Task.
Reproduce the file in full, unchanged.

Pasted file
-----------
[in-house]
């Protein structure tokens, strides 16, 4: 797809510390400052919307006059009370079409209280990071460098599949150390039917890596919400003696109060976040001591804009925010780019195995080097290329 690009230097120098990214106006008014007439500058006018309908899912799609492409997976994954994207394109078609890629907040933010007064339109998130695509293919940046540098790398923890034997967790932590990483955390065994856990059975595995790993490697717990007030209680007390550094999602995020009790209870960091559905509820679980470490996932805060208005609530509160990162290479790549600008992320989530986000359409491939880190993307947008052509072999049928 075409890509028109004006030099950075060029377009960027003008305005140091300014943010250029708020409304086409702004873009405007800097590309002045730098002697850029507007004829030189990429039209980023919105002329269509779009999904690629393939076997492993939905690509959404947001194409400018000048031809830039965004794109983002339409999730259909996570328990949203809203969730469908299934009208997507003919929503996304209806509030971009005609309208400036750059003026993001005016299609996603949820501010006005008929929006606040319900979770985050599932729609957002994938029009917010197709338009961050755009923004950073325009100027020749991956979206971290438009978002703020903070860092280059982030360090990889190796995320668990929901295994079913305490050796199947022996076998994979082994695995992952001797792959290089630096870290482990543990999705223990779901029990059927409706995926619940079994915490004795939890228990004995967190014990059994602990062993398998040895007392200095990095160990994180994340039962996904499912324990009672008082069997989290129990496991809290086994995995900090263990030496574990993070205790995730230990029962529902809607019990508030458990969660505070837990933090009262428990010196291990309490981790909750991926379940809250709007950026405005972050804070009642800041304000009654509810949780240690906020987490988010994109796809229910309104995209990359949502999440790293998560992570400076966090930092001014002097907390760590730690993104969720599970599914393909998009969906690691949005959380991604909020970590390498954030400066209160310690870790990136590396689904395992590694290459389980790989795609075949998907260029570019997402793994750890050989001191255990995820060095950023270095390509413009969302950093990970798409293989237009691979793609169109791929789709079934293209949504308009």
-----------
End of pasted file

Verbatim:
[in-house]
């Protein structure tokens, strides 16, 4: 797809510390400052919307006059009370079409209280990071460098599949150390039917890596919400003696109060976040001591804009925010780019195995080097290329 690009230097120098990214106006008014007439500058006018309908899912799609492409997976994954994207394109078609890629907040933010007064339109998130695509293919940046540098790398923890034997967790932590990483955390065994856990059975595995790993490697717990007030209680007390550094999602995020009790209870960091559905509820679980470490996932805060208005609530509160990162290479790549600008992320989530986000359409491939880190993307947008052509072999049928 075409890509028109004006030099950075060029377009960027003008305005140091300014943010250029708020409304086409702004873009405007800097590309002045730098002697850029507007004829030189990429039209980023919105002329269509779009999904690629393939076997492993939905690509959404947001194409400018000048031809830039965004794109983002339409999730259909996570328990949203809203969730469908299934009208997507003919929503996304209806509030971009005609309208400036750059003026993001005016299609996603949820501010006005008929929006606040319900979770985050599932729609957002994938029009917010197709338009961050755009923004950073325009100027020749991956979206971290438009978002703020903070860092280059982030360090990889190796995320668990929901295994079913305490050796199947022996076998994979082994695995992952001797792959290089630096870290482990543990999705223990779901029990059927409706995926619940079994915490004795939890228990004995967190014990059994602990062993398998040895007392200095990095160990994180994340039962996904499912324990009672008082069997989290129990496991809290086994995995900090263990030496574990993070205790995730230990029962529902809607019990508030458990969660505070837990933090009262428990010196291990309490981790909750991926379940809250709007950026405005972050804070009642800041304000009654509810949780240690906020987490988010994109796809229910309104995209990359949502999440790293998560992570400076966090930092001014002097907390760590730690993104969720599970599914393909998009969906690691949005959380991604909020970590390498954030400066209160310690870790990136590396689904395992590694290459389980790989795609075949998907260029570019997402793994750890050989001191255990995820060095950023270095390509413009969302950093990970798409293989237009691979793609169109791929789709079934293209949504308009």